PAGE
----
But I believe that there are other official union structures that we should consider engaging with, and many of which we already do. For example, a step above the chapter level in the official union hierarchy, there are elected leadership bodies like the Delegate Assembly and the Executive Board. There is still a fair amount of debate within MORE about how to orient within these spaces given that they are often highly factionally polarized and come with their own set of opportunities and limitations. But we have clearly collectively decided in the past that it is worth trying to intervene in these spaces to some degree, and I would argue that it is worth continuing doing so moving forward.

In fact, our current Chapter Leader and Delegate election campaign seeks to deepen our bench of elected leaders within the union, and therefore after June, we will have to come together to determine how we want to leverage our power within the Delegate Assembly and in our chapters. I believe that if we were to seriously increase our number of Chapter Leaders and Delegates, it would have an immense impact on our ability to help direct the official positions of the union on multiple fronts. I also believe that in order to do so effectively, we will have to relate to other non-MORE UFT members and activists in non-factional and non-sectarian ways. I believe that we should treat these activists and members as what they are, our fellow union brothers, sisters, and siblings even when we have strong disagreements with them. I will always make the case that you catch more flies with honey than with vinegar, but regardless of the tactical implications that this brings up, we are headed in a direction of needing to think through even more of an “inside” strategy within the union after this June.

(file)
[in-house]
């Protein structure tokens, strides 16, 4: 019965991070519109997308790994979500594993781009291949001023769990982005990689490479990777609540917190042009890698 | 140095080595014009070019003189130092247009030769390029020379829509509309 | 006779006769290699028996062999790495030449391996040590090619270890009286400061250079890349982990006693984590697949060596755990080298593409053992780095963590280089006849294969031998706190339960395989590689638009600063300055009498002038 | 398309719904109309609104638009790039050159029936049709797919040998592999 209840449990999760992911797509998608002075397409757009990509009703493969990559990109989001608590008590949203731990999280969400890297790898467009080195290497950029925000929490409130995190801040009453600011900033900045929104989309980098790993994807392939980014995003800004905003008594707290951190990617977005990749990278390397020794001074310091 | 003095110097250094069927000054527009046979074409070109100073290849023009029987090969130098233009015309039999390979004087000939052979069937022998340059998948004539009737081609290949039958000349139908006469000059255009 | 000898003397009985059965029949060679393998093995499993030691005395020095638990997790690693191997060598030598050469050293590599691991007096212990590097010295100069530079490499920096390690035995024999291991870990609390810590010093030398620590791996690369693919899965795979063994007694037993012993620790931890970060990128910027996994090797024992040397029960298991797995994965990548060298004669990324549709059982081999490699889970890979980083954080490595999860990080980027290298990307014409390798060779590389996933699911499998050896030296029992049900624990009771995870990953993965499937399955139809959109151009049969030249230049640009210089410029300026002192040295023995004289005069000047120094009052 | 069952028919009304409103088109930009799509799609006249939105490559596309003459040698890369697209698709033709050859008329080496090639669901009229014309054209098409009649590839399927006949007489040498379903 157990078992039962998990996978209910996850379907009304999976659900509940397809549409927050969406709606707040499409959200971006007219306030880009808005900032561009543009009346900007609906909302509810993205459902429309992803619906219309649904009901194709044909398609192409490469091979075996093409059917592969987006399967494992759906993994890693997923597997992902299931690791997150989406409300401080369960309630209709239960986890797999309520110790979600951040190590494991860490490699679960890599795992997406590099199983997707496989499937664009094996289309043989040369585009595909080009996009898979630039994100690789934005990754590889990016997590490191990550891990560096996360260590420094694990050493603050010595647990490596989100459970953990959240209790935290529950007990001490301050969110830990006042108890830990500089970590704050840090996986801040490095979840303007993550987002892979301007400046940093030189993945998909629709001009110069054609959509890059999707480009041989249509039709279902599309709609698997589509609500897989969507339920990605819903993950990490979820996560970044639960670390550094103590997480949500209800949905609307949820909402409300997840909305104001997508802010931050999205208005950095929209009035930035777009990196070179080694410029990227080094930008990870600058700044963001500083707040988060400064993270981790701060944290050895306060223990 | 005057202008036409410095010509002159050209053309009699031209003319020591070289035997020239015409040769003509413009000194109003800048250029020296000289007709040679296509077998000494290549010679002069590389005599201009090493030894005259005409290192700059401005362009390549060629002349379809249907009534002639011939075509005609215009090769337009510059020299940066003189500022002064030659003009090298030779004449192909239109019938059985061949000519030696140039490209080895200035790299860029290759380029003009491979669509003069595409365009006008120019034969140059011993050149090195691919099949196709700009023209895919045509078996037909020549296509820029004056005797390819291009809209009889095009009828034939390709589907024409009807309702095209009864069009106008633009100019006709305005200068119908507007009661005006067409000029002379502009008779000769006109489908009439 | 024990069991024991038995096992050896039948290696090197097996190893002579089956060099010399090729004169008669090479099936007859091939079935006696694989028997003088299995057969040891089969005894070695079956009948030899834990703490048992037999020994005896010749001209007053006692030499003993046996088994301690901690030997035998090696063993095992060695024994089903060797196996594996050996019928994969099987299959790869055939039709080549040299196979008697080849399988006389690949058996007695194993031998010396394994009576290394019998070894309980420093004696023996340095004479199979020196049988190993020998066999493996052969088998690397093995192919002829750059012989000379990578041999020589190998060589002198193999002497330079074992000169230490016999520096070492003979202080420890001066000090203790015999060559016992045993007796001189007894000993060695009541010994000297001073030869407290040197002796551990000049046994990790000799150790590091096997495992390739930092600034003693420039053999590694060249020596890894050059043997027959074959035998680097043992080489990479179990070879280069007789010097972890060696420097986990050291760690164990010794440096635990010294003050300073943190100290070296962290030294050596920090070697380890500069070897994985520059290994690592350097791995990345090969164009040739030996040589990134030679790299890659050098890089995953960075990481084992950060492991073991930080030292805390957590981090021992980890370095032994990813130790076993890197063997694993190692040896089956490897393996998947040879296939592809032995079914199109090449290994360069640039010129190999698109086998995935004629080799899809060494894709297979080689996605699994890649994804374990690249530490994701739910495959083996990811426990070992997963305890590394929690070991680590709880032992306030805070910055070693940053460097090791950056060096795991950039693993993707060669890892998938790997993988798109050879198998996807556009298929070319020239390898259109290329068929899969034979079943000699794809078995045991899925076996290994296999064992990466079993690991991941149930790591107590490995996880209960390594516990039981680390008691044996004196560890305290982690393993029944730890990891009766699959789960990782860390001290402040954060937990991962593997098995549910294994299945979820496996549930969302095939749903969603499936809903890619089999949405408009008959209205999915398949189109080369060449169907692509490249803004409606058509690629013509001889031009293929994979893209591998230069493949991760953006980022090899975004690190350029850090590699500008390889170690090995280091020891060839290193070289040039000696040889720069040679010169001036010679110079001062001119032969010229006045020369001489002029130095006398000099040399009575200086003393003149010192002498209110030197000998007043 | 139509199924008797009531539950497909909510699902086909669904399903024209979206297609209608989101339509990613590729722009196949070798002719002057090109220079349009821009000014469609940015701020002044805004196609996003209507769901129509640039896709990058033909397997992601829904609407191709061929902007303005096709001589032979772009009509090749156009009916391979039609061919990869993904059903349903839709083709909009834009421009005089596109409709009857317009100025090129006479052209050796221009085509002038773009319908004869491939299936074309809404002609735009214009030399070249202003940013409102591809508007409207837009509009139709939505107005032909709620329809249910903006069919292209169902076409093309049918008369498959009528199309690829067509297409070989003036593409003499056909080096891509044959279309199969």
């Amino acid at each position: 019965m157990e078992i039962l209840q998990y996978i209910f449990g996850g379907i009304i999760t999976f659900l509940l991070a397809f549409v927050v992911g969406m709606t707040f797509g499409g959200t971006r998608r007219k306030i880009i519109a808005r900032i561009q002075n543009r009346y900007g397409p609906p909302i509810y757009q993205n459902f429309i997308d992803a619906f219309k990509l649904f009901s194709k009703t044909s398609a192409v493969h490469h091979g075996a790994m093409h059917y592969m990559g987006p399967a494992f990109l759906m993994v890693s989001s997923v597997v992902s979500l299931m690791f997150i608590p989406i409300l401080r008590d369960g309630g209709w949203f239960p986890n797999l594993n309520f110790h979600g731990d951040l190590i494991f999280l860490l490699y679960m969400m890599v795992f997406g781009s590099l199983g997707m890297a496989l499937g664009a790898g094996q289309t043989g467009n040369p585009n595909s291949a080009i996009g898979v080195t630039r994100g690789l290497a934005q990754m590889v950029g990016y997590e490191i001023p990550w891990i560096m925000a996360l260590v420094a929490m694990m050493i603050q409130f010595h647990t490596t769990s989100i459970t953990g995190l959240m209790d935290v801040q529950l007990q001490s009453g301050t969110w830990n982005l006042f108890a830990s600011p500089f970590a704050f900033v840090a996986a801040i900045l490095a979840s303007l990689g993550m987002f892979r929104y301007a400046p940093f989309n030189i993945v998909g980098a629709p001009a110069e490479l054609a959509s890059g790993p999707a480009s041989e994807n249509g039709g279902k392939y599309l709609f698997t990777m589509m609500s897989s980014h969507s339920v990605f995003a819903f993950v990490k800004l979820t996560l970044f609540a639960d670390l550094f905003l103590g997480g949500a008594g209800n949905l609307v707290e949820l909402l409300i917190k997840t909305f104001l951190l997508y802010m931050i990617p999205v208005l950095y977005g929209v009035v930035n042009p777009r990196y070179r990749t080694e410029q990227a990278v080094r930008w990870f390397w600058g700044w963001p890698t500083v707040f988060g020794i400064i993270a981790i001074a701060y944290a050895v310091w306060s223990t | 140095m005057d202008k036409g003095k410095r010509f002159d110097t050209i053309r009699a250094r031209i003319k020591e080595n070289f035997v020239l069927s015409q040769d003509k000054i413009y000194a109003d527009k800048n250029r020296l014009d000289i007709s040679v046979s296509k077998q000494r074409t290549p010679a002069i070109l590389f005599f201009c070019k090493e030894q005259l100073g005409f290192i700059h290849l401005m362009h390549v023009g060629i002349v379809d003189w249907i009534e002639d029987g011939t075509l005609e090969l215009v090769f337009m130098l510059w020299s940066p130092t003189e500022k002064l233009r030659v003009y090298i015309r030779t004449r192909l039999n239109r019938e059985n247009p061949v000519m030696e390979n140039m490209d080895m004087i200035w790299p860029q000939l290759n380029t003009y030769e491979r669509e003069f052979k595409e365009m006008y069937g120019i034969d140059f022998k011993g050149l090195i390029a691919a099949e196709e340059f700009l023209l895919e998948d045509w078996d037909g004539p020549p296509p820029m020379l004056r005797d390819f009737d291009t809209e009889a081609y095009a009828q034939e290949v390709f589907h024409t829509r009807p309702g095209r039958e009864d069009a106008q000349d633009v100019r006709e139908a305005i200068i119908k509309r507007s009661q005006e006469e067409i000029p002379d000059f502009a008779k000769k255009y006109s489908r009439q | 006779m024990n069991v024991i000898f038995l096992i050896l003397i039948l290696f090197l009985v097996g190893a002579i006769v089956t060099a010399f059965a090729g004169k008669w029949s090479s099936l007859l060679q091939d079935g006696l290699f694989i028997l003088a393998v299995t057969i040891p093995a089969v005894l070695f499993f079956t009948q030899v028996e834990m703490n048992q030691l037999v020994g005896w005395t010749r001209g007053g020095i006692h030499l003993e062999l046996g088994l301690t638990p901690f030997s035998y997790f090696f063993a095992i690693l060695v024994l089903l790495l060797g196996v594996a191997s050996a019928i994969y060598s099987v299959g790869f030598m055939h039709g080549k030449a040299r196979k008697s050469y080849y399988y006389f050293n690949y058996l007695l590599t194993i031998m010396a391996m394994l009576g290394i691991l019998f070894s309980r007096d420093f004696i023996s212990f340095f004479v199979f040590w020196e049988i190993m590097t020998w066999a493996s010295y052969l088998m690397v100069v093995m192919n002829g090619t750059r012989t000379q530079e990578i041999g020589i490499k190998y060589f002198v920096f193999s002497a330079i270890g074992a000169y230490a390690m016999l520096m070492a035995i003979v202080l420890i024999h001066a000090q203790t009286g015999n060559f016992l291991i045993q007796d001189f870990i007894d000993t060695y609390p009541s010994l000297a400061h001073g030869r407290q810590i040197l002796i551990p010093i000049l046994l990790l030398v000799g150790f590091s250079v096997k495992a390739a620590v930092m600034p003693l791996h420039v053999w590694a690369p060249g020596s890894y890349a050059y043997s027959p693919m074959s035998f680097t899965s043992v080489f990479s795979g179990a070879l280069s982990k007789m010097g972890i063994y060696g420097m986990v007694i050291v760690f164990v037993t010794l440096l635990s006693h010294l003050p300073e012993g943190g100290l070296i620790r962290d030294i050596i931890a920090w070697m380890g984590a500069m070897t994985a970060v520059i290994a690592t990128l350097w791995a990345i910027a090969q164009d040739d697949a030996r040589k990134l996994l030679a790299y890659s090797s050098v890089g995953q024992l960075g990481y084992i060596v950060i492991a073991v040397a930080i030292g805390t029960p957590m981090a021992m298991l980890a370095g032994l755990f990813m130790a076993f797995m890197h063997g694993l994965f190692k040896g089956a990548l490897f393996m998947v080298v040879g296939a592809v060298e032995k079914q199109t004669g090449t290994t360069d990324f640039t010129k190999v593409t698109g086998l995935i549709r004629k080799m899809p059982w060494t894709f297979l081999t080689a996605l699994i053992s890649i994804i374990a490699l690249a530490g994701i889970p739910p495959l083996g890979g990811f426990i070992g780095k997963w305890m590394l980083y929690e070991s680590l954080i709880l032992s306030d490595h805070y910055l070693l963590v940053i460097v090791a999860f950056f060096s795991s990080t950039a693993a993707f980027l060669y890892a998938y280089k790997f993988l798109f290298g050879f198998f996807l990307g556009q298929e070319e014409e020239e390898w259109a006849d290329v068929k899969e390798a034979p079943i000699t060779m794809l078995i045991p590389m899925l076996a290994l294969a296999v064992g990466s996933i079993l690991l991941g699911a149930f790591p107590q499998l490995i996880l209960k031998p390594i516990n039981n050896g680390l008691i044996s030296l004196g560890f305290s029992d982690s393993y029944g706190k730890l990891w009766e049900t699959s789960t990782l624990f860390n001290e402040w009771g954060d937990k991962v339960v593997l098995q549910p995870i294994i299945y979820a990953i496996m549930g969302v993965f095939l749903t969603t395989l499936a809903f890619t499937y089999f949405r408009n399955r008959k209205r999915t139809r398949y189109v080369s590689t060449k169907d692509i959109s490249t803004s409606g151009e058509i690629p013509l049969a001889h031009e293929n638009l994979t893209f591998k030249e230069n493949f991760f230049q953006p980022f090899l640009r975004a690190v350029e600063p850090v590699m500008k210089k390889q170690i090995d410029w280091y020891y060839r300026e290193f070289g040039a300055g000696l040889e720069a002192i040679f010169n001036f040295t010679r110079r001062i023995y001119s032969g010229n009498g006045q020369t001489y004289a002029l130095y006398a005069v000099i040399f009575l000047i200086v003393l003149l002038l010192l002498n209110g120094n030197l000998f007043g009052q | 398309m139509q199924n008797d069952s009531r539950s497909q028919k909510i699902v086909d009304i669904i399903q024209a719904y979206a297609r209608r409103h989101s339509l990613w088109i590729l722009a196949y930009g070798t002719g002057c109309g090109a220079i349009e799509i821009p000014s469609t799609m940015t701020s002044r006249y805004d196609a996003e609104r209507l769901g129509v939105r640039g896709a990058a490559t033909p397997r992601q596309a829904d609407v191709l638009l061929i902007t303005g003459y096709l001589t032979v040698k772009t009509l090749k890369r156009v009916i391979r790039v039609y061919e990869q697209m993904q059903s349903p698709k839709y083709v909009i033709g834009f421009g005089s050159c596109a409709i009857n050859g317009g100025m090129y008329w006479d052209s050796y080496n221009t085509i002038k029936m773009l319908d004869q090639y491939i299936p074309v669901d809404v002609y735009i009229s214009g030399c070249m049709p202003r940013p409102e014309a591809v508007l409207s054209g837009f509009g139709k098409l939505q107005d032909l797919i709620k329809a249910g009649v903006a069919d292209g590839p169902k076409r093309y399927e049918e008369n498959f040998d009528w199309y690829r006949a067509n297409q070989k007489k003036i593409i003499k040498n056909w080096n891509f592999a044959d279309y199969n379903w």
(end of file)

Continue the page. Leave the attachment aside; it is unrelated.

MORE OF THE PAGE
Perhaps the most unorthodox case that I want to make in regards to the “inside/outside” question is that there are other official UFT spaces that are seriously worth considering our participation in. I have found union committees, like heritage and cultural, professional, or campaign based, to be some of the most interesting spaces for organizing work within the UFT. Based on my own experiences over the past couple years, I deeply believe that these are some of the most fruitful “inside” spaces within the union to plug into to help build and transform the UFT. Although joining a committee or two probably doesn’t sound very sexy and definitely entails serious limitations and contradictions, I believe that rank and file activists joining official UFT committees, or even helping start them, are meaningful ways of building and directing the union.